Transport infrastructure, such as roads, railways, canals, power lines, pipelines, airports and harbours, occupies a large amount of physical space, and leads to a direct and immediate loss of natural habitat. For example, a triple-lane motorway with verges, a hard shoulder and a median strip can easily span more than 50 metres in width (Figure 1.3.2). Thus, each kilometre of such highway takes up a space equivalent to about 10 football arenas (ca. 5 ha).
Across Europe, there are ~ 6.6 million km of roads from which ~ 410,000 km are motorways or other big infrastructure (data from 2019, Eurostat and other official sources). To this must be added ~ 510,000 km of railway. Roads and railroads combined cover an estimated 2% of the total land surface in Germany and nearly 4% in Belgium. This may appear small in comparison to other land cover types such as agriculture and forestry but given that infrastructure constitutes a network of transportation embedded in the surrounding land matrix, it practically occurs everywhere and thus has an influence on the entire landscape. On average, major public roads, and railways crisscross Europe at a density of almost 0.9 km per km2 of land according to the European Environment Agency (within the EU-27, data from 2016), ranging from about 0.03 to 0.27 km per km2 in Austria and Belgium, respectively.
In addition, when new highways or high-speed railways are constructed, associated infrastructure is often required to connect local roads, provide access points, build intersections, or grant access to local resources (Figure 1.3.2). These additional infrastructures contribute to direct habitat loss and disturb adjacent areas. The concept of ‘environmental footprint’ may hence be a more useful tool than what can be measured from direct habitat loss.
At local scale, the immediate occupation of space by infrastructure is certainly significant. Its impact can be partly avoided or offset by choosing alternative corridors for infrastructure, or by providing compensatory habitats nearby. However, this does not change the fact that the same space is lost for nature and people, and the same barrier, disturbance and pollution factors will affect the environment. Shifting new infrastructure only moves the impact elsewhere, preferably to less sensitive areas, but does not eliminate it entirely.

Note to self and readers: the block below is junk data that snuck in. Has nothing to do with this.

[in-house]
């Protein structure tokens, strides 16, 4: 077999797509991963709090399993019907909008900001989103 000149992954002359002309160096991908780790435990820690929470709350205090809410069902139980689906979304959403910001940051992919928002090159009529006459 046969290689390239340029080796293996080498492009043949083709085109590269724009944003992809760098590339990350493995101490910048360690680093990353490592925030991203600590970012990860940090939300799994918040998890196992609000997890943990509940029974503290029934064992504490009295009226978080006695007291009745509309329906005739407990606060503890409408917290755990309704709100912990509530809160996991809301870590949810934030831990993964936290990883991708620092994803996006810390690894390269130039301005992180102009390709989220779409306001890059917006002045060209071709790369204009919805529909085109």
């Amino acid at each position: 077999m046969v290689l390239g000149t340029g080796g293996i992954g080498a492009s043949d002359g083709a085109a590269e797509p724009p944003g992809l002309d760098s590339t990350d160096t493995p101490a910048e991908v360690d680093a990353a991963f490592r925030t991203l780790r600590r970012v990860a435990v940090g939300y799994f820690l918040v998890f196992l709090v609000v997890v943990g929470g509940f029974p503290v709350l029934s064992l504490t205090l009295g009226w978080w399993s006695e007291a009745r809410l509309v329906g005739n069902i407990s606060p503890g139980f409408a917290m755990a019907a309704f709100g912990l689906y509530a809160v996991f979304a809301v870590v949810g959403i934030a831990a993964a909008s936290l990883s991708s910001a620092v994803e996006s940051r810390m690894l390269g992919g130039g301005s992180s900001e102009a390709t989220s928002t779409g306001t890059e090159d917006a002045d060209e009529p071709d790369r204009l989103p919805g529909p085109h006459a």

Efforts have been made to translate the spatial footprint of infrastructure to an economic footprint by multiplying the area consumed within its respective real-estate value. This approach easily yields high costs in attractive, valuable areas such as agriculture or urban development areas, but may fail to express the impact on less developed but environmentally important areas. Assessing the ‘environmental footprint’ is more challenging. One approach is to simply add the space allocated to transport to the area of vegetated land required to sequester the transport-related CO2 emissions (adding about 10-30 times the width of the road). The economic or environmental footprint provide attractive planning tools and have been a key concern in Environmental Impact Assessment (EIA). They may provide a useful, but only relative index in the comparison of alternative development scenarios. It is obvious, however, that these minimalistic approaches grossly underestimate the overall impact of infrastructure on biodiversity and ecosystems as they do not consider effects of the infrastructure in surrounding areas (see Section 1.3.5 – Habitat transformation and corridor effects).
Another comprehensive approach is the concept of infrastructure ‘effect zone’ (see Section 1.3.5 – Habitat transformation and corridor effects), that incorporates pollution and disturbance effects spreading into adjacent ecosystems, as well as the influence of barrier and mortality effects on nearby wildlife populations. The ‘effect zone’ may thus stretch for kilometres rather than the adjacent tens of metres. It has been estimated that transport infrastructure in the USA directly affects an area that is more than 19 times larger than the 1% of the land surface that is physically occupied.
In urban areas, the spatial footprint of transportation is more significant. About 20-30% of city space in Europe is typically allocated to transportation with approximately half of this being reserved to roads alone. In rural areas, roads and railways are scarcer and they are typically accompanied by open spaces in verges, ditches, embankments, earthen mounds, and contain many other facilities (see Section 1.3.5 – Habitat transformation and corridor effects). These areas are included in the infrastructure ‘right of way’ (ROW) managed by infrastructure operators and called from the ecological perspective ‘habitats related to transport infrastructure’ (HTI) and comprise a major part of the entire infrastructure corridor. They usually fulfil multiple purposes: while they are primarily designed and managed to sustain the function, operation, and safety of transport infrastructure; they also may contain rainwater from paved surfaces, prevent the spread of wildfires or absorb noise and light pollution from traffic.
These areas therefore offer vital opportunities to integrate infrastructure corridors into the ecological network of the surrounding landscape (see Chapter 4 – Integration of the infrastructure into the landscape). It is mainly within these, often artificially constructed and transformed habitats, where the infrastructure manager has the only chance to provide benefits for biodiversity.